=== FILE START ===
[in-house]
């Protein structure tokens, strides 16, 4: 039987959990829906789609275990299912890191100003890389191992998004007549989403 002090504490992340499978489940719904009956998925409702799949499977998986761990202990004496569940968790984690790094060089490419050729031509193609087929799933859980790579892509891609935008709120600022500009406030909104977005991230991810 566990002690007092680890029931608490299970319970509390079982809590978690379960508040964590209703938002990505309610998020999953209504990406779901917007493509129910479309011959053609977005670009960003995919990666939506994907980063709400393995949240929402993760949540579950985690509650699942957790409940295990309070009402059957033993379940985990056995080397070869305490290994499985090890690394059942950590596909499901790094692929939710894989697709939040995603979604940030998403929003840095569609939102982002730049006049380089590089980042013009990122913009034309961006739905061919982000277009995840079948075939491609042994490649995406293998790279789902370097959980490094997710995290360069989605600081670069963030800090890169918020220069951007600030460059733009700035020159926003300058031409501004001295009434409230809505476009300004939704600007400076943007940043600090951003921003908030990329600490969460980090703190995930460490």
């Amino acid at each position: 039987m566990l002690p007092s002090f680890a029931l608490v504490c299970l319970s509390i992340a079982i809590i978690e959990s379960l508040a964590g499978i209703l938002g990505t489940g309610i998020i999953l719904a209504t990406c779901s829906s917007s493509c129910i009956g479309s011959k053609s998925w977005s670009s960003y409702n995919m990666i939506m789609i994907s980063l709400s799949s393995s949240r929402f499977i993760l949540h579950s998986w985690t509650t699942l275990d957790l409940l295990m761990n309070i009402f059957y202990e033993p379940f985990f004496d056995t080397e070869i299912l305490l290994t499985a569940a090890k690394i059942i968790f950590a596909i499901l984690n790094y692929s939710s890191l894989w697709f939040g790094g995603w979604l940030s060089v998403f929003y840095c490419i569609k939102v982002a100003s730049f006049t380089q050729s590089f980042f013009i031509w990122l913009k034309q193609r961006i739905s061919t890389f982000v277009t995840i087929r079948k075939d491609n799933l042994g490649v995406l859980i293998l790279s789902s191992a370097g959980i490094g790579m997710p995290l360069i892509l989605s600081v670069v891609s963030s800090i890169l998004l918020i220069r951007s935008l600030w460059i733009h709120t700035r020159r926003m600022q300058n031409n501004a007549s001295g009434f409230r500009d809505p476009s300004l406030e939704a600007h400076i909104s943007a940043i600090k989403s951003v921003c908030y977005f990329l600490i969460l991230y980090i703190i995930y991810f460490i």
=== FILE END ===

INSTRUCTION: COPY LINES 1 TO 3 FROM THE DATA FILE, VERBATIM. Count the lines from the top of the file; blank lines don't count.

[in-house]
């Protein structure tokens, strides 16, 4: 039987959990829906789609275990299912890191100003890389191992998004007549989403 002090504490992340499978489940719904009956998925409702799949499977998986761990202990004496569940968790984690790094060089490419050729031509193609087929799933859980790579892509891609935008709120600022500009406030909104977005991230991810 566990002690007092680890029931608490299970319970509390079982809590978690379960508040964590209703938002990505309610998020999953209504990406779901917007493509129910479309011959053609977005670009960003995919990666939506994907980063709400393995949240929402993760949540579950985690509650699942957790409940295990309070009402059957033993379940985990056995080397070869305490290994499985090890690394059942950590596909499901790094692929939710894989697709939040995603979604940030998403929003840095569609939102982002730049006049380089590089980042013009990122913009034309961006739905061919982000277009995840079948075939491609042994490649995406293998790279789902370097959980490094997710995290360069989605600081670069963030800090890169918020220069951007600030460059733009700035020159926003300058031409501004001295009434409230809505476009300004939704600007400076943007940043600090951003921003908030990329600490969460980090703190995930460490």
């Amino acid at each position: 039987m566990l002690p007092s002090f680890a029931l608490v504490c299970l319970s509390i992340a079982i809590i978690e959990s379960l508040a964590g499978i209703l938002g990505t489940g309610i998020i999953l719904a209504t990406c779901s829906s917007s493509c129910i009956g479309s011959k053609s998925w977005s670009s960003y409702n995919m990666i939506m789609i994907s980063l709400s799949s393995s949240r929402f499977i993760l949540h579950s998986w985690t509650t699942l275990d957790l409940l295990m761990n309070i009402f059957y202990e033993p379940f985990f004496d056995t080397e070869i299912l305490l290994t499985a569940a090890k690394i059942i968790f950590a596909i499901l984690n790094y692929s939710s890191l894989w697709f939040g790094g995603w979604l940030s060089v998403f929003y840095c490419i569609k939102v982002a100003s730049f006049t380089q050729s590089f980042f013009i031509w990122l913009k034309q193609r961006i739905s061919t890389f982000v277009t995840i087929r079948k075939d491609n799933l042994g490649v995406l859980i293998l790279s789902s191992a370097g959980i490094g790579m997710p995290l360069i892509l989605s600081v670069v891609s963030s800090i890169l998004l918020i220069r951007s935008l600030w460059i733009h709120t700035r020159r926003m600022q300058n031409n501004a007549s001295g009434f409230r500009d809505p476009s300004l406030e939704a600007h400076i909104s943007a940043i600090k989403s951003v921003c908030y977005f990329l600490i969460l991230y980090i703190i995930y991810f460490i």